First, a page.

Perfect, golden, Sierra granite, no
In the middle of San Diego, yes.
The best free climbing gym in San Diego, yes.
Top rope heaven, yes.
Sport routes, yes.
Trad lead, yes.
A place to see college girls in a rock climbing class, yes.
Lots of noobs trying to kill themselves? yes.
Shaded climbing routes on hot summer mornings, yes, lots of them!
Religious bolt wars, yes of course.
Smack dab in the middle of San Diego. Not where you would expect to find climbing, but it's here. To find it, start in Mission Valley at the Mission de Alcala, the original mission built in 1769. Take Mission Gorge Road to Mission Trails Regional park.
The climbing area is a small part of the 5900 acre Mission Trails Park. There are lots of hiking and biking trails in this very large park.
The approach to the climbing area is on the aptly named climbers loop trail. You park on the paved road about a 1/4 mile below the climbing area. The approach is steep switch backs, just enough of a hike to get you warmed up. The entire climbers loop trail is about a mile long and both ends are at the paved road. The road through the gorge is gated on both ends and they close the gate every night, but if you want to climb before 8:00a or after 5:30p, just park on the road outside the gate, it adds an easy 1/2 mile on a paved road to the approach.
If you are from out of town, here are the official Directions to the visitor center, find the visitor center, look around, up on the side of the hills, there are obvious rocks, listen for voices, saying things like "off belay", go toward the voices.
OK, at this point, I have to add this very odd experience. I was climbing, really pumped out, climbing at the top of my ability, pushing my grade, working up thin little edges, on a 5.3, top roping, I made it to the top of the route, I was shaking but exhilarated, and then, just then as I topped out, just like in the movies, a chorus of angelic voices raised up to the heavens. No really, honestly, they did, there was a church group meeting at the visitor center on a Sunday morning and the chorus struck up as I finished the route.
a quote from some government source.
"Mission Trails Regional Park. One of the largest urban parks west of the Mississippi, Mission Trails is nearly 5,900 acres of open space and provides visitors the chance to participate in a wide variety of hikes and multi-educational programs. Mission Trails also includes Kumeyaay Lake Campground." And you can climb. (I added the last part)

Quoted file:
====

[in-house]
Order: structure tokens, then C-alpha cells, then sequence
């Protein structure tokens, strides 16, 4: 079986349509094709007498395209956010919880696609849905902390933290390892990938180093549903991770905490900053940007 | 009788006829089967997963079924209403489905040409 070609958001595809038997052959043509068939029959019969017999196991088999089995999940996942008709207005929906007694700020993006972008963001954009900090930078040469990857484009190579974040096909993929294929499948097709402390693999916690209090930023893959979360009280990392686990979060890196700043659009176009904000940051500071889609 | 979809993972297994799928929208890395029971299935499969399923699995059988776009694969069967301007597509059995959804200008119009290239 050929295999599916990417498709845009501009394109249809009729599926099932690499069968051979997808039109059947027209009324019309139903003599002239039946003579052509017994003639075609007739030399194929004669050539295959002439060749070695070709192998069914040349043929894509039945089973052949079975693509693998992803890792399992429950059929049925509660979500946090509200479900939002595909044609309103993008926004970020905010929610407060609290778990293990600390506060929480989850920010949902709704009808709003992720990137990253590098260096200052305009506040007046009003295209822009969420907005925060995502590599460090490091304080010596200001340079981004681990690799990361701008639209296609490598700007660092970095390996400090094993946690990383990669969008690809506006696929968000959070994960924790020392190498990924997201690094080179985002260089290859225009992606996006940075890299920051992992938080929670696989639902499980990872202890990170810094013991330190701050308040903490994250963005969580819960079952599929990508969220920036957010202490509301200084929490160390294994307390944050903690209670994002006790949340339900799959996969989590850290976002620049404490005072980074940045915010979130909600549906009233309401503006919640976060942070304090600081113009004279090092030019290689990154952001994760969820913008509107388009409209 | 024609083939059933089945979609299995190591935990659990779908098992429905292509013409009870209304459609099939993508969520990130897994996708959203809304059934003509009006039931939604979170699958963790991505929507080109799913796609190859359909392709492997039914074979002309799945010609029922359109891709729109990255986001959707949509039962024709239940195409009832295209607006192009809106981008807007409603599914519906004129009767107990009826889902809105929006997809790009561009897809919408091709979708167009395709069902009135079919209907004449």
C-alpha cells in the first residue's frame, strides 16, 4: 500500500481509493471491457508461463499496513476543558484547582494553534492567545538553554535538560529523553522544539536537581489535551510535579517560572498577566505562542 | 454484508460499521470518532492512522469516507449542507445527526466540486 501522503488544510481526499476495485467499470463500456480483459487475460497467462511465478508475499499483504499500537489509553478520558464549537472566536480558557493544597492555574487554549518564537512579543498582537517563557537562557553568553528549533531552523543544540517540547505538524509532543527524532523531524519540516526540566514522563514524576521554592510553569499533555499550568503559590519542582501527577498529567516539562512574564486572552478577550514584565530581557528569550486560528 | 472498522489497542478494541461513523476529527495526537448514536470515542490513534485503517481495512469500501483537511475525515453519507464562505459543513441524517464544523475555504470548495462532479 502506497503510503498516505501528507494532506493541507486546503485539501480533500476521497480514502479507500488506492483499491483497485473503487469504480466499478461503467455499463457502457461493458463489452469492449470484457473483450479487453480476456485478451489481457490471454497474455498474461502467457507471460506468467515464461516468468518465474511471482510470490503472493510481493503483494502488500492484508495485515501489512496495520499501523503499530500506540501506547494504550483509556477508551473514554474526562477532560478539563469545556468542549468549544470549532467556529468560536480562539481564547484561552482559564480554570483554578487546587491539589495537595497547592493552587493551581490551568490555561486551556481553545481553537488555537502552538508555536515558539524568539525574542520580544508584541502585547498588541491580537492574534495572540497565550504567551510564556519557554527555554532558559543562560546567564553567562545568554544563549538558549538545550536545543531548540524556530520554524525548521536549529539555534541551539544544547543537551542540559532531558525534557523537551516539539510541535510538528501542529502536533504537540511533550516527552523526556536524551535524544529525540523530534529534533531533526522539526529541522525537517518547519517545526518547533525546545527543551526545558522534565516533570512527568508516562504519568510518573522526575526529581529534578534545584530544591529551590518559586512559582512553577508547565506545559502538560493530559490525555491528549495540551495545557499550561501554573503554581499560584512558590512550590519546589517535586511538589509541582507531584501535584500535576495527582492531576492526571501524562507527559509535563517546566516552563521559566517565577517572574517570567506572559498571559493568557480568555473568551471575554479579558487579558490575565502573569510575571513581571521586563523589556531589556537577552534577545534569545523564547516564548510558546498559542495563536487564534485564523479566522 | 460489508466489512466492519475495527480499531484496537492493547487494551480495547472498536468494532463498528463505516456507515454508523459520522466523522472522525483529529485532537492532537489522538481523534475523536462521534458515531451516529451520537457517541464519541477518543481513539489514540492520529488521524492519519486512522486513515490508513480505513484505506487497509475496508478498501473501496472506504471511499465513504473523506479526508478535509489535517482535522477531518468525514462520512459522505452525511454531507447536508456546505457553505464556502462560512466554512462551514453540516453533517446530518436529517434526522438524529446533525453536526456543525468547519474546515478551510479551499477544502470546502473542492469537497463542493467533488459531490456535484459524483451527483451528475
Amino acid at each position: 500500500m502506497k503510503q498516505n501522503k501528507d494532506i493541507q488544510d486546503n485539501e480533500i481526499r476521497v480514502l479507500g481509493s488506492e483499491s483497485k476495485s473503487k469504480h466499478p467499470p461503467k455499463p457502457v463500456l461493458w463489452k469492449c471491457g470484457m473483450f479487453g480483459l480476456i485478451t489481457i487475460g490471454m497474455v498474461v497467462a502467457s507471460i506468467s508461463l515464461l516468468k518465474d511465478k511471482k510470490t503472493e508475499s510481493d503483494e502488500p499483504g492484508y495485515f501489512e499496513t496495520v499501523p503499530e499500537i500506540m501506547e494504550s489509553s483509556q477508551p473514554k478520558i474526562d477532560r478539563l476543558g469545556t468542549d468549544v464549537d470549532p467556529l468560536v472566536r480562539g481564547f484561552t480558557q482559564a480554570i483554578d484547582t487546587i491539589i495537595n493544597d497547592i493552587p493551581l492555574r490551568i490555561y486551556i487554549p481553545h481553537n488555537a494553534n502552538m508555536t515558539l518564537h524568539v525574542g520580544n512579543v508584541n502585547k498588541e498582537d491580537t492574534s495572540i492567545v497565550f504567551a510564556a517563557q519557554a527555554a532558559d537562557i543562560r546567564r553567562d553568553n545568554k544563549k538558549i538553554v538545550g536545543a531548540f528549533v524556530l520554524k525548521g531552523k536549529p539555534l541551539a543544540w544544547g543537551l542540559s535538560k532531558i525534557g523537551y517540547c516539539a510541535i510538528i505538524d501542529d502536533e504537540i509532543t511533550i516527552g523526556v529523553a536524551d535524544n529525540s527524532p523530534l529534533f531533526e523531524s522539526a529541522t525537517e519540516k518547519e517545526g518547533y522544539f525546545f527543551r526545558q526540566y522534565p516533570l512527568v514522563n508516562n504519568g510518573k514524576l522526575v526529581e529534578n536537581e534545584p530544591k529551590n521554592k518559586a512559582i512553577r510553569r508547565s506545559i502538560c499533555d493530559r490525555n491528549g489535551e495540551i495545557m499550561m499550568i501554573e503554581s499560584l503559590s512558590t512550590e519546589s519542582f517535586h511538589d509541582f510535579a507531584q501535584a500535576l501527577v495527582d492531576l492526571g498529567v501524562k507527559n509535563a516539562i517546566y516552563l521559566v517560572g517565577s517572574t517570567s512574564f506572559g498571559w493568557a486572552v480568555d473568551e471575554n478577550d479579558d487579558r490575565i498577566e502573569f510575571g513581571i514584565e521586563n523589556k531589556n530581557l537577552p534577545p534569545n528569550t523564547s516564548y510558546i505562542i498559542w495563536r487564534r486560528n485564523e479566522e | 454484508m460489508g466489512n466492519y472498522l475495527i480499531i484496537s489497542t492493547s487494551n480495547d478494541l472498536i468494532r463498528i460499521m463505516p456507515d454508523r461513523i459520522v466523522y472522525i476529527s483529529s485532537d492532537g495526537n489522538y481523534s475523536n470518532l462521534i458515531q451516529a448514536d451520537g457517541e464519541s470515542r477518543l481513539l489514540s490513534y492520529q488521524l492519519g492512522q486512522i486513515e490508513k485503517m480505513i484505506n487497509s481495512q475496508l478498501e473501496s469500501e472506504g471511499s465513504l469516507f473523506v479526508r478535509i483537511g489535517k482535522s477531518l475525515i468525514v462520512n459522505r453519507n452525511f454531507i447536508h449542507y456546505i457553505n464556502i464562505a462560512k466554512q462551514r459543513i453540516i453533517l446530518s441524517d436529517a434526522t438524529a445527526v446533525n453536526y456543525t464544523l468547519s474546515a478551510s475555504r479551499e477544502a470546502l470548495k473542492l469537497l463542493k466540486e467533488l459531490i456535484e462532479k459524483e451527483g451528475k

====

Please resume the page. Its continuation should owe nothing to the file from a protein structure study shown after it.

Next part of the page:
The Mission Gorge rock climbing area is roughly divided into three parts. Farthest North is the Main Wall area, in the middle is the Limbo area, and farthest South is Middle Earth (but not in the middle). There are brushy gulches that separate the areas. The separations are not very distinct from the climbers trail, mostly it just looks like walkoff trails, between the areas.
|Mariposa Lilies can be found on the climbers trail in late spring||Datura on the climbers loop trail.|
I'm glad you asked. This is the view of the climbing area as you hike up the North end of the loop toward the Main Wall area.
1. knob job 5.8
11. Susie's wild ride 5.8+
23. Gallwas Crack 5.9
25. Escapade 5.11a
31. Empathy 5.10b
32. Lilly’s Delight 5.7
48. The Ramp 5.7
53. Mission Control 5.8
55. Skyline Arête 5.8
The photo above shows just the Main Wall area, one of three adjacent climbing areas. Chris Hubbard lists over 100 routes in his free Mission Gorge climbing guide. The route numbering above matches his guide. Buy his San Diego county climbing guide and keep this guy off the street and cranking out climbing beta.
So you haven't downloaded the guides and you ask, "What can I climb?". I'm glad you asked. There are routes from 5.0 to 5.12b. Lots of bolted sport routes, lots of mixed (partly bolted, partly trad lead) routes. Some trad routes. All this if free, no gym membership, free free free.
SECRET: Show up before 8:00am, the gate is still closed, park in the parking area outside the gate and walk an extra 1/2 mile down the paved road to the trail head. The place will be all yours. Think of it, a huge outdoor climbing gym all to yourself, the fresh air, the birds singing, the river babbling, and did I mention, free. I have climbed at this place dozens or even hundreds of times on weekday mornings, and my partner and I were the only ones there.
If you are the type that doesn't like solitude, skip the early morning stuff, show up at 11:00a on a spring weekend go to the lunch rock area and climb alongside a dozen other parties. Dogs, outdoor classes, Meet-up groups, obnoxious noob leaders with extra loud voices proclaiming every move they make, everything you could want to find at a local crag.